More Water = More Milk

Researchers at leading institutions, such as Michigan State University, have proven that water is a critical component for dairy farmers for three main reasons.

1. Milk Content

Milk is comprised of 87% water. Because of the high water content, the amount of milk a cow produces is directly related to the amount of water in her body. Therefore the more water a cow consumes, the more milk she will be able to produce as indicated by the white angled line in the graph below.



2. Feed Habits

Milk production is also directly related to a cow’s nutritional intake and absorption, which is directly related to how much water she consumes. If she is drinking maximum amounts of water, she will eat more as indicated by the green line in the graph above, thus producing more milk with increased butterfat content.


3. Animal Health

The overall health of a cow subsequently affects her milk production. When water is impure, even small amounts of contaminated water can compromise animal health. And when a cow is struggling with illness, her milk production decreases.


Research Center

Welcome to the Water 4 Dairy research center. We have compiled below links to academic research showing the benefits of clean water for your dairy operation.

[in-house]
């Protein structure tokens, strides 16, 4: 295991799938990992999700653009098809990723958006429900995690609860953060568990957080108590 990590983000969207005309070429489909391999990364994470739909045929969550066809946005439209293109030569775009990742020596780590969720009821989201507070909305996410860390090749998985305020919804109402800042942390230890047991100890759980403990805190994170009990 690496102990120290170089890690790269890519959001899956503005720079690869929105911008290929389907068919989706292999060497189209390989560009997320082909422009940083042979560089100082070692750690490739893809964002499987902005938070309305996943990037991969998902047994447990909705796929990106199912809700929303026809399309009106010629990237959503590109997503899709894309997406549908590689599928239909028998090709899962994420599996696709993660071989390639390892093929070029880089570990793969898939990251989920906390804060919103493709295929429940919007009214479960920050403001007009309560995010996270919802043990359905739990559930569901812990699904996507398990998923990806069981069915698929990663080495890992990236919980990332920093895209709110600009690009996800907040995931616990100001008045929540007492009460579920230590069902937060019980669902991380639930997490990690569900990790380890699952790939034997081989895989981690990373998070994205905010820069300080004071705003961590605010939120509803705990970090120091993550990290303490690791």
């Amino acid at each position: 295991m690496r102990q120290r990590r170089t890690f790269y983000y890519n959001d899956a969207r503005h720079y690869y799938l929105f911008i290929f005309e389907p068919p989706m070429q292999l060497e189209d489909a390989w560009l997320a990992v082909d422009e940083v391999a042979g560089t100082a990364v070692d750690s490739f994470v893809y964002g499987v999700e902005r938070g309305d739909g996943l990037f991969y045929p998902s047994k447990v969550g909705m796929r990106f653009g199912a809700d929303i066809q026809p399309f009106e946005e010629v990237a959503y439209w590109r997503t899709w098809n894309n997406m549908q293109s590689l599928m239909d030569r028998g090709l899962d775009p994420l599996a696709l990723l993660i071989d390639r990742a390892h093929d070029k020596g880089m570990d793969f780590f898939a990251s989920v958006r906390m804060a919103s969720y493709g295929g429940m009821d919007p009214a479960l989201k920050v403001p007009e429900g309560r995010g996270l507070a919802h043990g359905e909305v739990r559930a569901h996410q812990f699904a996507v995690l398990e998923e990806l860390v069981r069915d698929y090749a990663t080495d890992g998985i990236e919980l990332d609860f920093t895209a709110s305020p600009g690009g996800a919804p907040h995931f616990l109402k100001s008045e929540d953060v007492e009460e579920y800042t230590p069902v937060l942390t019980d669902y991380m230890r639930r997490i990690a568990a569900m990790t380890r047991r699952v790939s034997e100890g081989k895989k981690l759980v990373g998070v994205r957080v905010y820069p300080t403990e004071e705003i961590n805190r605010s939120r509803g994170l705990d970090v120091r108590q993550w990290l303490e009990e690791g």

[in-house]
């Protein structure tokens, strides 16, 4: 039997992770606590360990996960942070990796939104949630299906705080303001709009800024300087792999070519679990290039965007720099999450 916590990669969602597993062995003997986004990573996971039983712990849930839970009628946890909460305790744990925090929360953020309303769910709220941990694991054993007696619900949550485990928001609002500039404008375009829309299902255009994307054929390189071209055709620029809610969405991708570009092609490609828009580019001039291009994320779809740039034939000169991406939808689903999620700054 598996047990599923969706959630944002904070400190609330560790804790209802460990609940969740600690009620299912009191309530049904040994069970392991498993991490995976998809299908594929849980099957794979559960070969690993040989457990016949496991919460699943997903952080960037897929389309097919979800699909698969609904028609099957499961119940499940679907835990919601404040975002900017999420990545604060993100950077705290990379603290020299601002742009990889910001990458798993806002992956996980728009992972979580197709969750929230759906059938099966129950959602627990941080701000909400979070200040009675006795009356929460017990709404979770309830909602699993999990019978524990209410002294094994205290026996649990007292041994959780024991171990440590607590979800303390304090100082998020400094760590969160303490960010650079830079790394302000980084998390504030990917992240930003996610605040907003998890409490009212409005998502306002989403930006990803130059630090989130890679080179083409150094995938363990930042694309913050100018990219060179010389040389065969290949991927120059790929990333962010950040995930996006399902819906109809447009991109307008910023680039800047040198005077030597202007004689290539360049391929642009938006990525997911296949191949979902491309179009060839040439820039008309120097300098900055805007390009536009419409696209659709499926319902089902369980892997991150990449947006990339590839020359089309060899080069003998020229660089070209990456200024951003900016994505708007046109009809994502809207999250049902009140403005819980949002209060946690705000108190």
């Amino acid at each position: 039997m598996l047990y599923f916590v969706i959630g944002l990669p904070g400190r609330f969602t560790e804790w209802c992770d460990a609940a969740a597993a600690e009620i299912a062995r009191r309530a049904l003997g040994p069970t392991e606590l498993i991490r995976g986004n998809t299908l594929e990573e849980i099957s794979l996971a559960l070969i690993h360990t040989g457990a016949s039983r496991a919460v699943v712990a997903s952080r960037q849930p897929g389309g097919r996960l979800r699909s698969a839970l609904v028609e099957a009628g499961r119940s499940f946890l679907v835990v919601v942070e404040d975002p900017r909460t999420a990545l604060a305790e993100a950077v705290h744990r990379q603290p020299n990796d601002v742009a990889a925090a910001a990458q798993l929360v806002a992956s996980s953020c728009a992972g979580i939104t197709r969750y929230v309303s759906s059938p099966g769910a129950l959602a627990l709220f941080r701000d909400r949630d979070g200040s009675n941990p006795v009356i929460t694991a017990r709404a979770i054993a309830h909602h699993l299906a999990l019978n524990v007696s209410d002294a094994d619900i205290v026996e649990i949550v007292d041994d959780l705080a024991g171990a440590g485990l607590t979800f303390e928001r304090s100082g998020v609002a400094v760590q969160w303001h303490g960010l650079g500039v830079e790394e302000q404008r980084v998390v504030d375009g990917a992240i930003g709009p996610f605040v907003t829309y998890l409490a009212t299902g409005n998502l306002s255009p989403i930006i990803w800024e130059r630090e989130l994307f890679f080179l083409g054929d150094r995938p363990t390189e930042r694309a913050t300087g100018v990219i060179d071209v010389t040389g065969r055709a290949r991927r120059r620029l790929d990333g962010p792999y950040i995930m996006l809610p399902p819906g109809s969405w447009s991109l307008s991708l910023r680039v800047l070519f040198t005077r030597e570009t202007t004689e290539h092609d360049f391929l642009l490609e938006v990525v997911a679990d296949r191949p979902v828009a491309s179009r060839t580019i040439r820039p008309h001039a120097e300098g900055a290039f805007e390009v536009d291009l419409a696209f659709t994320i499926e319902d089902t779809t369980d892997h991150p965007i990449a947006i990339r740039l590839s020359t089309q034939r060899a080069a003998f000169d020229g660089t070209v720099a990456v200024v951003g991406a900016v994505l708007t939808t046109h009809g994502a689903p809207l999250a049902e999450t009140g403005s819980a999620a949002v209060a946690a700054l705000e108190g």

The Most Essential Nutrient: Water
David K. Beede, Department of Animal Science, Michigan State University

Water The Forgotten Nutrient
Vern R. Osborne, Department of Animal and Poultry Science, University of Guelph

Drinking Water for Dairy Cattle: Part I
Craig Thomas, Michigan State University Extension
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Drinking Water for Dairy Cattle: Part II
Craig Thomas, Michigan State University Extension
Website –

Water for Dairy Cattle
New Mexico State University – College of Agriculture and Home Economics

Water Quality for Dairy Cattle
Ontario Ministry of Agriculture, Food, and Rural Affairs
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Fresh Water Needs for Dairy Cows
By Dean E. Falk, Extension Dairy Specialist, University of Idaho
Website –

Water Intake and Quality for Dairy Cows
Penn State – College of Agricultural Sciences

Impact of Minerals in Water on Dairy Cows
Jim Linn, University of Minnesota
Website –